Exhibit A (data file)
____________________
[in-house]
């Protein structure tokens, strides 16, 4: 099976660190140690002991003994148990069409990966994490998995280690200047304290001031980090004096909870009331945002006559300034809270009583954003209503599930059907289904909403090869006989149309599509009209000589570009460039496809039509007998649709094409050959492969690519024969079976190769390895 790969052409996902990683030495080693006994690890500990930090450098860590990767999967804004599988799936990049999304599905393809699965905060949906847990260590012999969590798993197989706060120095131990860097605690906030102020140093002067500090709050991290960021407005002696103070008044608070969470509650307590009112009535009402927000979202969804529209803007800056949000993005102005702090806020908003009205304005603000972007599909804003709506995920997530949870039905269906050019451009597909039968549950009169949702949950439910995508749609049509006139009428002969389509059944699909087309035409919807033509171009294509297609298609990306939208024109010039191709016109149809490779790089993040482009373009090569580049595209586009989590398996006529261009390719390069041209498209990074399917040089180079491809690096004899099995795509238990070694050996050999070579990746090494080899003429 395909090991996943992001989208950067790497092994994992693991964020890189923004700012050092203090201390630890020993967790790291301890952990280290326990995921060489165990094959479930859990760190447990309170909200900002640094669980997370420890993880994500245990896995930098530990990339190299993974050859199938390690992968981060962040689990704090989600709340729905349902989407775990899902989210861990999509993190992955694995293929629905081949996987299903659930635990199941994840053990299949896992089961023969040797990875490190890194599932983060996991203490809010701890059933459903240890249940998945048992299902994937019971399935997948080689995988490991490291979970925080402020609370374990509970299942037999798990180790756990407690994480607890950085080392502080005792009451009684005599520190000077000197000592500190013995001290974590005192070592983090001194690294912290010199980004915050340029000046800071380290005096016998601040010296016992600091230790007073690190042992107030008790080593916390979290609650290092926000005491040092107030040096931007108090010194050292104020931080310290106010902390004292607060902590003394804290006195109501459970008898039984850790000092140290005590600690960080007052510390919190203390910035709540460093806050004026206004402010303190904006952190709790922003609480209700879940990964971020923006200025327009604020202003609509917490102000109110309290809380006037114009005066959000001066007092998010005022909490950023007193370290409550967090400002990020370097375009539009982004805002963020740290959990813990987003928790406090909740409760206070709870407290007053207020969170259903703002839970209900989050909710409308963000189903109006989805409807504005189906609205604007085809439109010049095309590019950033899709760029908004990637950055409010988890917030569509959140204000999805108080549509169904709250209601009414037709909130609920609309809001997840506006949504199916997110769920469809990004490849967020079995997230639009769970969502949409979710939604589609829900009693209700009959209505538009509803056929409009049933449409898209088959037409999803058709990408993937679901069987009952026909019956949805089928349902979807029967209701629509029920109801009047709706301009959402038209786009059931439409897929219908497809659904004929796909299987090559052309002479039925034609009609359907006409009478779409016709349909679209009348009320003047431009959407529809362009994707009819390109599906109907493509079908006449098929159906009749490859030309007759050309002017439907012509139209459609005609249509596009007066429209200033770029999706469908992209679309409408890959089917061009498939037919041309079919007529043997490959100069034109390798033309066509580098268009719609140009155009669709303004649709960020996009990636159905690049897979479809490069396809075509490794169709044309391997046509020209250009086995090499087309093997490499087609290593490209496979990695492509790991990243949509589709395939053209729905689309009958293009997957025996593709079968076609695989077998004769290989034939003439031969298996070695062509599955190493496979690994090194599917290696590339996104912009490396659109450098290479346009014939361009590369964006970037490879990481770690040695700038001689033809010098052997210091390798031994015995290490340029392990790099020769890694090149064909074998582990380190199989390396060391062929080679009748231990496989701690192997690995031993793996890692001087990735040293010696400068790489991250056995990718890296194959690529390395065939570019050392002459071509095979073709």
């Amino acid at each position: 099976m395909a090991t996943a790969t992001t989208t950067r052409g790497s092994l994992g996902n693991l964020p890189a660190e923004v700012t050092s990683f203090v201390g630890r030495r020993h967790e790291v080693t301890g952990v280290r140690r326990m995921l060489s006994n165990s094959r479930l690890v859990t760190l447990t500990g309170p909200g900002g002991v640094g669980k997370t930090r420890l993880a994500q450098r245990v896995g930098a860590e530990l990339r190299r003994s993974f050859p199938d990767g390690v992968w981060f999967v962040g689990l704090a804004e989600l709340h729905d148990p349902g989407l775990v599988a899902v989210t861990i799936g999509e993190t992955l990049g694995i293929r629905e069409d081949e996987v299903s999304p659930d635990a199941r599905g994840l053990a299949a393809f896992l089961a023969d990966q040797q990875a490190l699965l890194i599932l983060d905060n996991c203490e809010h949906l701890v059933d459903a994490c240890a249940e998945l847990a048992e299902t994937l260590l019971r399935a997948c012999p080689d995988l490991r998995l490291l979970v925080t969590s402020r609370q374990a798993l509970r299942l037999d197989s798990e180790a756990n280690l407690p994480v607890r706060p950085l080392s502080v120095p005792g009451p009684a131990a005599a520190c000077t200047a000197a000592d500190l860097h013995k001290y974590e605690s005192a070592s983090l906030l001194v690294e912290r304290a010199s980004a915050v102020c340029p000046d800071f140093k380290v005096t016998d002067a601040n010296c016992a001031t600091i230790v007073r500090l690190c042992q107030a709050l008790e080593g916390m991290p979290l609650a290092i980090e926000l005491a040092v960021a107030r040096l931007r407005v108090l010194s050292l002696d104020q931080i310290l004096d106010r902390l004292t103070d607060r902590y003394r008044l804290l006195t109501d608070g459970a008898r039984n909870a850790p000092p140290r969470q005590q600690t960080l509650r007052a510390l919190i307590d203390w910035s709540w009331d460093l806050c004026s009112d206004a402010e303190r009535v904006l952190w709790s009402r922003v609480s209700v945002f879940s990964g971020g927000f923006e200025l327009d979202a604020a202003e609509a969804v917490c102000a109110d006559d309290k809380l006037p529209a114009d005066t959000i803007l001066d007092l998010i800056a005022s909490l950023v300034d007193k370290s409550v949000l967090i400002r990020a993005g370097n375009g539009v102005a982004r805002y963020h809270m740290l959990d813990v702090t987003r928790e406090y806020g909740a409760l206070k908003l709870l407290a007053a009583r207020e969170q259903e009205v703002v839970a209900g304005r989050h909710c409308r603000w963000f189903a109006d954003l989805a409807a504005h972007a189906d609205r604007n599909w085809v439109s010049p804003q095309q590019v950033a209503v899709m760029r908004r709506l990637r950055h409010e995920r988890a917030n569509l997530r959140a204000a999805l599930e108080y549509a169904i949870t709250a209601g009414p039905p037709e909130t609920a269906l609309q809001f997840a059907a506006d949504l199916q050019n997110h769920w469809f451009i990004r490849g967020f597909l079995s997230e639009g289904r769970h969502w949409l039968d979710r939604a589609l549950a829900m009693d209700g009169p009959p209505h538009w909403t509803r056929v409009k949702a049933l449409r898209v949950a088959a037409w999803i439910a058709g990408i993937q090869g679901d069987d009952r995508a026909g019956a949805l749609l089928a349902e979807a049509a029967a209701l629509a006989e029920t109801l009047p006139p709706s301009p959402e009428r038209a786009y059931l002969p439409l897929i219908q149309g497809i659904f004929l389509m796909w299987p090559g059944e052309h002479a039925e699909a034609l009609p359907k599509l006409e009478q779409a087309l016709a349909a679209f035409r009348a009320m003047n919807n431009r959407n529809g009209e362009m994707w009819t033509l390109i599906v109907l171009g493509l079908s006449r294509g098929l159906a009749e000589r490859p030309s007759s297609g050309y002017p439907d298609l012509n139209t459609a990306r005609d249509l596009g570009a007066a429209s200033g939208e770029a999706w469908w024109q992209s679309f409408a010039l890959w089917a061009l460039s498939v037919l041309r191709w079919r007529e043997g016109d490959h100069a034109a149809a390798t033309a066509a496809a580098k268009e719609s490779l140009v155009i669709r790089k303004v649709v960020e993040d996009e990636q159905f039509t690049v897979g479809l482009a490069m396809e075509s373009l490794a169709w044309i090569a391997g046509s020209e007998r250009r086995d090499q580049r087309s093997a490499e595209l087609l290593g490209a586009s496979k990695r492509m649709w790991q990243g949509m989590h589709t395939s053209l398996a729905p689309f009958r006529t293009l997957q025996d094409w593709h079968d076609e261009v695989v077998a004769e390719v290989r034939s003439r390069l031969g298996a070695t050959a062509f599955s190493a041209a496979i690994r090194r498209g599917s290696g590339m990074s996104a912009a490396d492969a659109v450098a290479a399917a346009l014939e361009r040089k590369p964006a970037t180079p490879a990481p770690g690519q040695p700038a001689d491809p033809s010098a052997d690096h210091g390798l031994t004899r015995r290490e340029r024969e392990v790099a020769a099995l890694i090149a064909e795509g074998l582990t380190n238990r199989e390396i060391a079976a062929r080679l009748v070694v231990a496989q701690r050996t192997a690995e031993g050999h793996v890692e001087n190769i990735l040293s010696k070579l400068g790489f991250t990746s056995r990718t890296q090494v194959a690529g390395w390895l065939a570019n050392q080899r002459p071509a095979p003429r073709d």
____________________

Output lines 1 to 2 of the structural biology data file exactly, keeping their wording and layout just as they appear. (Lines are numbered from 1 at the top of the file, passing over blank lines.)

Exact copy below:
[in-house]
């Protein structure tokens, strides 16, 4: 099976660190140690002991003994148990069409990966994490998995280690200047304290001031980090004096909870009331945002006559300034809270009583954003209503599930059907289904909403090869006989149309599509009209000589570009460039496809039509007998649709094409050959492969690519024969079976190769390895 790969052409996902990683030495080693006994690890500990930090450098860590990767999967804004599988799936990049999304599905393809699965905060949906847990260590012999969590798993197989706060120095131990860097605690906030102020140093002067500090709050991290960021407005002696103070008044608070969470509650307590009112009535009402927000979202969804529209803007800056949000993005102005702090806020908003009205304005603000972007599909804003709506995920997530949870039905269906050019451009597909039968549950009169949702949950439910995508749609049509006139009428002969389509059944699909087309035409919807033509171009294509297609298609990306939208024109010039191709016109149809490779790089993040482009373009090569580049595209586009989590398996006529261009390719390069041209498209990074399917040089180079491809690096004899099995795509238990070694050996050999070579990746090494080899003429 395909090991996943992001989208950067790497092994994992693991964020890189923004700012050092203090201390630890020993967790790291301890952990280290326990995921060489165990094959479930859990760190447990309170909200900002640094669980997370420890993880994500245990896995930098530990990339190299993974050859199938390690992968981060962040689990704090989600709340729905349902989407775990899902989210861990999509993190992955694995293929629905081949996987299903659930635990199941994840053990299949896992089961023969040797990875490190890194599932983060996991203490809010701890059933459903240890249940998945048992299902994937019971399935997948080689995988490991490291979970925080402020609370374990509970299942037999798990180790756990407690994480607890950085080392502080005792009451009684005599520190000077000197000592500190013995001290974590005192070592983090001194690294912290010199980004915050340029000046800071380290005096016998601040010296016992600091230790007073690190042992107030008790080593916390979290609650290092926000005491040092107030040096931007108090010194050292104020931080310290106010902390004292607060902590003394804290006195109501459970008898039984850790000092140290005590600690960080007052510390919190203390910035709540460093806050004026206004402010303190904006952190709790922003609480209700879940990964971020923006200025327009604020202003609509917490102000109110309290809380006037114009005066959000001066007092998010005022909490950023007193370290409550967090400002990020370097375009539009982004805002963020740290959990813990987003928790406090909740409760206070709870407290007053207020969170259903703002839970209900989050909710409308963000189903109006989805409807504005189906609205604007085809439109010049095309590019950033899709760029908004990637950055409010988890917030569509959140204000999805108080549509169904709250209601009414037709909130609920609309809001997840506006949504199916997110769920469809990004490849967020079995997230639009769970969502949409979710939604589609829900009693209700009959209505538009509803056929409009049933449409898209088959037409999803058709990408993937679901069987009952026909019956949805089928349902979807029967209701629509029920109801009047709706301009959402038209786009059931439409897929219908497809659904004929796909299987090559052309002479039925034609009609359907006409009478779409016709349909679209009348009320003047431009959407529809362009994707009819390109599906109907493509079908006449098929159906009749490859030309007759050309002017439907012509139209459609005609249509596009007066429209200033770029999706469908992209679309409408890959089917061009498939037919041309079919007529043997490959100069034109390798033309066509580098268009719609140009155009669709303004649709960020996009990636159905690049897979479809490069396809075509490794169709044309391997046509020209250009086995090499087309093997490499087609290593490209496979990695492509790991990243949509589709395939053209729905689309009958293009997957025996593709079968076609695989077998004769290989034939003439031969298996070695062509599955190493496979690994090194599917290696590339996104912009490396659109450098290479346009014939361009590369964006970037490879990481770690040695700038001689033809010098052997210091390798031994015995290490340029392990790099020769890694090149064909074998582990380190199989390396060391062929080679009748231990496989701690192997690995031993793996890692001087990735040293010696400068790489991250056995990718890296194959690529390395065939570019050392002459071509095979073709």